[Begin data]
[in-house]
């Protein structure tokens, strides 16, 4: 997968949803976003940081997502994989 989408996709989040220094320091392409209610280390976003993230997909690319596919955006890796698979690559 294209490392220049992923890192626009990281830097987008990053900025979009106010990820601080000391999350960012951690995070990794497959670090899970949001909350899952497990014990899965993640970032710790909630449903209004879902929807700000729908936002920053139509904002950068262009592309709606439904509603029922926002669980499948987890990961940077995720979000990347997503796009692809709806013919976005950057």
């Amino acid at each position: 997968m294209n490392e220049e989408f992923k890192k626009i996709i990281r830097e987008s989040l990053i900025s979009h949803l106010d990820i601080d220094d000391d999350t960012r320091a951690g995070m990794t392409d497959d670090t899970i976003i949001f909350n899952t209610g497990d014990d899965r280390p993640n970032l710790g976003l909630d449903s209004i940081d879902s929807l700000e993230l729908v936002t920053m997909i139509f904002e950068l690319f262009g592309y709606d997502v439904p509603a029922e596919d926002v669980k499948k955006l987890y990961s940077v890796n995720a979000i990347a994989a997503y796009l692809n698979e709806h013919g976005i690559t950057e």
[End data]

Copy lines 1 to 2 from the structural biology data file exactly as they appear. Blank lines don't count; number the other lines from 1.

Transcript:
[in-house]
């Protein structure tokens, strides 16, 4: 997968949803976003940081997502994989 989408996709989040220094320091392409209610280390976003993230997909690319596919955006890796698979690559 294209490392220049992923890192626009990281830097987008990053900025979009106010990820601080000391999350960012951690995070990794497959670090899970949001909350899952497990014990899965993640970032710790909630449903209004879902929807700000729908936002920053139509904002950068262009592309709606439904509603029922926002669980499948987890990961940077995720979000990347997503796009692809709806013919976005950057």